The unconventional love story of an aspiring actress, her ambitious driver, and their eccentric boss, the legendary billionaire Howard Hughes.The unconventional love story of an aspiring actress, her ambitious driver, and their eccentric boss, the legendary billionaire Howard Hughes.The unconventional love story of an aspiring actress, her ambitious driver, and their eccentric boss, the legendary billionaire Howard Hughes.
The film details the brief stint in La La Land of one Marla Mabrey (Collins), the recently crowned Apple Blossom Queen and new RKO starlet on-call. She arrives fresh-faced from Fresno and encounters naive company driver Frank Forbes (Ehrenreich) who, like Marla, hopes to meet their employer Howard Hughes (Beatty). Problem is, this is 1958 and Howard Hughes has not spoken to anyone outside of his close circle of confidants for years. Caught in a state of arrested development, Frank and Marla begin a chaste attraction which alters their futures in unexpected ways.
Beatty portrays Hughes as a full on Falstaffian character; full of wit and intelligence but far too reckless and in-his-own-head to be taken seriously. He fits himself ever so awkwardly into the center of the action, allowing an ensemble cast of A-listers to orbit around the chaos that Hughes creates. It's an interesting mess to be sure. Hughes is simultaneously the most interesting character in the entire movie and the broadest; less a person than an event like the sinking of the Titanic.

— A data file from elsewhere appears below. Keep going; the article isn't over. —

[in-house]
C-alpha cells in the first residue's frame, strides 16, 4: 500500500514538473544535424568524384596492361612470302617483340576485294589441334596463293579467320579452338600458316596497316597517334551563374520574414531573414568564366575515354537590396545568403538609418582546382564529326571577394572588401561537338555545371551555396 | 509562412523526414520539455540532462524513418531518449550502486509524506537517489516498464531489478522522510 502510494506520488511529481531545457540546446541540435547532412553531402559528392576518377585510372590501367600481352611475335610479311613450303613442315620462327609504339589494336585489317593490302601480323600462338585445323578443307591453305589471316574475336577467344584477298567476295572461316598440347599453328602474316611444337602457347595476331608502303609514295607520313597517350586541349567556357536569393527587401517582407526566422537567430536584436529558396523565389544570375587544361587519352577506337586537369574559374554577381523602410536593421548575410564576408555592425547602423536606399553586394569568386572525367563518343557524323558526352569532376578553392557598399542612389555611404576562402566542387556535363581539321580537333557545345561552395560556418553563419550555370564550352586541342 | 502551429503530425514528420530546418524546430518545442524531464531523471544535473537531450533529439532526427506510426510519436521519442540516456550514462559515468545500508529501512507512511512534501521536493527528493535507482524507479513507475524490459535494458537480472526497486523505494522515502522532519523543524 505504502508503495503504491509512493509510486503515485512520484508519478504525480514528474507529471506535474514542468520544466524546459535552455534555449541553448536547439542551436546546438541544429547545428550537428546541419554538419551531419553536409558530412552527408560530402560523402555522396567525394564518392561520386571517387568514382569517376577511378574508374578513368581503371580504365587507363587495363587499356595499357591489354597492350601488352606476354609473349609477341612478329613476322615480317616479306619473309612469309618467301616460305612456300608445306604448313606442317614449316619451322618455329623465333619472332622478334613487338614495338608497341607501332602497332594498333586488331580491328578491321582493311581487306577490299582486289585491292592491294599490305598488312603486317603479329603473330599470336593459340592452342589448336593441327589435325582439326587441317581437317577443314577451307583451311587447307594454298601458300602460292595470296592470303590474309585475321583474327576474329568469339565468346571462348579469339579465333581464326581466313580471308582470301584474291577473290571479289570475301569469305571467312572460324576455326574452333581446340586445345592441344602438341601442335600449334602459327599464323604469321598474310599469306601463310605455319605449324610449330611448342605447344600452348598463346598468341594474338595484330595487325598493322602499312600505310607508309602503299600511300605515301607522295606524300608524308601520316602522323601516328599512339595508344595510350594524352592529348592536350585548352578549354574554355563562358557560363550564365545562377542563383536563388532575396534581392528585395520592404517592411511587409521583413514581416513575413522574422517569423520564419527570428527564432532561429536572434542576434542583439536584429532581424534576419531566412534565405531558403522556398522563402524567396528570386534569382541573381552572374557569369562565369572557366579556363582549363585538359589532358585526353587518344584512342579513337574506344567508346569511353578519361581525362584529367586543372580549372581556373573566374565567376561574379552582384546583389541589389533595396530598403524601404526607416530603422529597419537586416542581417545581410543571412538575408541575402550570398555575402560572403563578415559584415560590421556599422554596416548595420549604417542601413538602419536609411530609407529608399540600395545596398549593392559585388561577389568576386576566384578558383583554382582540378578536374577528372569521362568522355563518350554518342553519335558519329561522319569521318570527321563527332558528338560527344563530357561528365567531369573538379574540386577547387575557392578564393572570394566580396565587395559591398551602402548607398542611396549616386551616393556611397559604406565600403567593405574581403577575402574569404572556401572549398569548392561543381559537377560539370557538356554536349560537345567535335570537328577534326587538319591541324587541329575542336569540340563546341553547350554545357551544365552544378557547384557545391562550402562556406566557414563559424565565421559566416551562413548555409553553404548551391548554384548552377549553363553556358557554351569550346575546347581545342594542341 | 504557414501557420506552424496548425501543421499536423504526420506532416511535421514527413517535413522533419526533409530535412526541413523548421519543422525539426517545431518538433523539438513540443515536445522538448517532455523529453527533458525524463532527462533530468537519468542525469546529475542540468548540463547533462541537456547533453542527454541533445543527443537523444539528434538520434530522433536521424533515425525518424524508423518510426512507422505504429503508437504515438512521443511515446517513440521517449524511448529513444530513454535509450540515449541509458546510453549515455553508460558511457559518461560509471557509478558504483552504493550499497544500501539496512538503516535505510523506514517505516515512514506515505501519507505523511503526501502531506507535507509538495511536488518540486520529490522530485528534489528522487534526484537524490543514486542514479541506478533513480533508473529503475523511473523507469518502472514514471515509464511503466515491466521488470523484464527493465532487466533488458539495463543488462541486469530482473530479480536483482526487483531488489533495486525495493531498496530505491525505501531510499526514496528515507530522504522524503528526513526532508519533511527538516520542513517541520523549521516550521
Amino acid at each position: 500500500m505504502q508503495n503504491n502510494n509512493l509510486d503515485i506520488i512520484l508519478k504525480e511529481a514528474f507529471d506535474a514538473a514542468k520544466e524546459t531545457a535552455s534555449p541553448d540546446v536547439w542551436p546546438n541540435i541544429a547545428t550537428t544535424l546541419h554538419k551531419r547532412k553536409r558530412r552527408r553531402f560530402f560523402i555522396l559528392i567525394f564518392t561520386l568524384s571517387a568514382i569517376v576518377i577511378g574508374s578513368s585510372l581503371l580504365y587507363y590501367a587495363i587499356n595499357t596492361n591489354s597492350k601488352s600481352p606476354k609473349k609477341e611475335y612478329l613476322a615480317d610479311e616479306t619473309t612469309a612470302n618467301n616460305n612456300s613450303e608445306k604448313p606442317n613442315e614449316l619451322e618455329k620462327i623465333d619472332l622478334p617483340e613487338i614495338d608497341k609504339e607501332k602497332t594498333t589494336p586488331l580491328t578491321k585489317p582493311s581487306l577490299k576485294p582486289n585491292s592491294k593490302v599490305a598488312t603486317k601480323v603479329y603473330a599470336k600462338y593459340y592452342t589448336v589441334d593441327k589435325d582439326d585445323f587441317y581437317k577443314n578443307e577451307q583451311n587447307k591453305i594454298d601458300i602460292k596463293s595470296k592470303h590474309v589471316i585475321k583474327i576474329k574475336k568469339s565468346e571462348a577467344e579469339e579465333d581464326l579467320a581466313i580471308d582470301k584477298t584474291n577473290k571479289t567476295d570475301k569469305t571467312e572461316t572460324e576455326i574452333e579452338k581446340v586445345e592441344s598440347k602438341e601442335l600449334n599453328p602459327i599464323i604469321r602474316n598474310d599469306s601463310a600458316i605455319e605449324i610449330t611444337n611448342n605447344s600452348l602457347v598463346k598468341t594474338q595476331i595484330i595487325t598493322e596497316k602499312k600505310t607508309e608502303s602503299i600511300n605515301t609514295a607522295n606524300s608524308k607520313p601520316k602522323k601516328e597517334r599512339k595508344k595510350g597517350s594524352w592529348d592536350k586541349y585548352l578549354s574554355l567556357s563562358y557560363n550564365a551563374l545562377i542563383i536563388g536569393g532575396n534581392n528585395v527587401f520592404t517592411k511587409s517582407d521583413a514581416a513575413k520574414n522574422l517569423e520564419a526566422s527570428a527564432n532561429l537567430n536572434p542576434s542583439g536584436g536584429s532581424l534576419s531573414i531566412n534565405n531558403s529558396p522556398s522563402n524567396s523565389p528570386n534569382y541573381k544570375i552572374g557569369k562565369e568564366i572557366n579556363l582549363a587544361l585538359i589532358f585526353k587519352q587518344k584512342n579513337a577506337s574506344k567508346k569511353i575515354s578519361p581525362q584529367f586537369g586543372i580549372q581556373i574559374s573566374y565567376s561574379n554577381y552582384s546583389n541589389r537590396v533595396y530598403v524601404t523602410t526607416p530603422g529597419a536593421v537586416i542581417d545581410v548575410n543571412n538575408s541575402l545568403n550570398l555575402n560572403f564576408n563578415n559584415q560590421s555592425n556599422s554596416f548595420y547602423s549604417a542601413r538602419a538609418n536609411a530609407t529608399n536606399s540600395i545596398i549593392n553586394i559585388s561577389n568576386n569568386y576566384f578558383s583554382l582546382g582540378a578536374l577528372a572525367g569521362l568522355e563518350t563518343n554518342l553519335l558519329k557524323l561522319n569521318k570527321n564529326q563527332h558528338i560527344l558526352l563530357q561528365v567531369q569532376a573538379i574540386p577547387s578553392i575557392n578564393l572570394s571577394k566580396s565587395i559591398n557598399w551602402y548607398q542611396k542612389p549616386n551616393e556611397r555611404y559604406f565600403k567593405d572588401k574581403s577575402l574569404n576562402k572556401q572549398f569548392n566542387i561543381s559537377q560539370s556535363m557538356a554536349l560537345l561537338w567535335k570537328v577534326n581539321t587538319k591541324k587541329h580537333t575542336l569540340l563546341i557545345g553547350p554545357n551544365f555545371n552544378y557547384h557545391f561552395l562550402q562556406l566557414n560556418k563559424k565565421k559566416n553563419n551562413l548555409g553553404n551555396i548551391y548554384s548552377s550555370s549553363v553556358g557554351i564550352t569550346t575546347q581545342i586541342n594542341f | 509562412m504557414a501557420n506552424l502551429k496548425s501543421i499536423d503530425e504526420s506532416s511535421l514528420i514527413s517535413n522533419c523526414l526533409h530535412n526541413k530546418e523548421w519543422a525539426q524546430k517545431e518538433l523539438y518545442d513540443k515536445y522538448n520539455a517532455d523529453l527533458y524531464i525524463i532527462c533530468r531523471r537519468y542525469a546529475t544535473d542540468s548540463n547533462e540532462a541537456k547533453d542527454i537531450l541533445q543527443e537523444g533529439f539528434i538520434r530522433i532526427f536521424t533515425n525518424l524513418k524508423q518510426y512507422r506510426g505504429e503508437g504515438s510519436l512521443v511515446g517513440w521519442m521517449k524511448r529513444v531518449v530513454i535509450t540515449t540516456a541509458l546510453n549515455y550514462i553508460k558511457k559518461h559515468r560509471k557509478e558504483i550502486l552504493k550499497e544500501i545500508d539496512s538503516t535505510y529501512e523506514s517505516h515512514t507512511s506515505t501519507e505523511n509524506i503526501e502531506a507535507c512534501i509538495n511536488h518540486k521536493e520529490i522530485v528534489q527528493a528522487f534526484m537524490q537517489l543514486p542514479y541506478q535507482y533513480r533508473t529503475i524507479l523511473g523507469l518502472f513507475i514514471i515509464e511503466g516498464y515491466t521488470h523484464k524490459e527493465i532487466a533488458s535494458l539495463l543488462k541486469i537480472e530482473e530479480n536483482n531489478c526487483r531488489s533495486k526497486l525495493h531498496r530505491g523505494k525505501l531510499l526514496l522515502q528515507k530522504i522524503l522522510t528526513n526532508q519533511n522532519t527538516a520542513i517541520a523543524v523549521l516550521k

Lily Collins and Alden Ehrenreich simply can't hope to compete for attention and screen time, even if their pleasant mugs immediately bring to mind James Dean and the luminous Audrey Hepburn respectively. They make the most out of their piddly roles with Collins managing to warble the catchy old-fashion title song and make the whole scene seem relevant. Yet when compared to the exacerbated gasps of Annette Bening, Alec Baldwin, Oliver Platt, Steve Coogan and Matthew Broderick, our two lovers are completely washed out of the film's more interesting excesses.
And there are some pretty fun excesses. There are solid if low- hanging comedic setups, snappy dialogue and goofy sequences of frenetic action which would otherwise seem slight if not for the fact that comedies are straight-up never made like this anymore. They also keep the ball rolling, making sure everything makes sense without much dead air.
In a career spanning nearly seventy years, Warren Beatty is about the closest thing to Hollywood royalty you got still working today. If you ignore his filmography, and have the patience to sit through a few stale jokes, Rules Don't Apply is basically a lesser Cafe Society (2016). Yet considering Beatty's work is often ahead of its time, Rules Don't Apply is basically a 90's Ganz/Mandel comedy mimicking the sensibilities of the 30's taking place in the 50's starring a guy not relevant since the 80's.
- Dec 6, 2016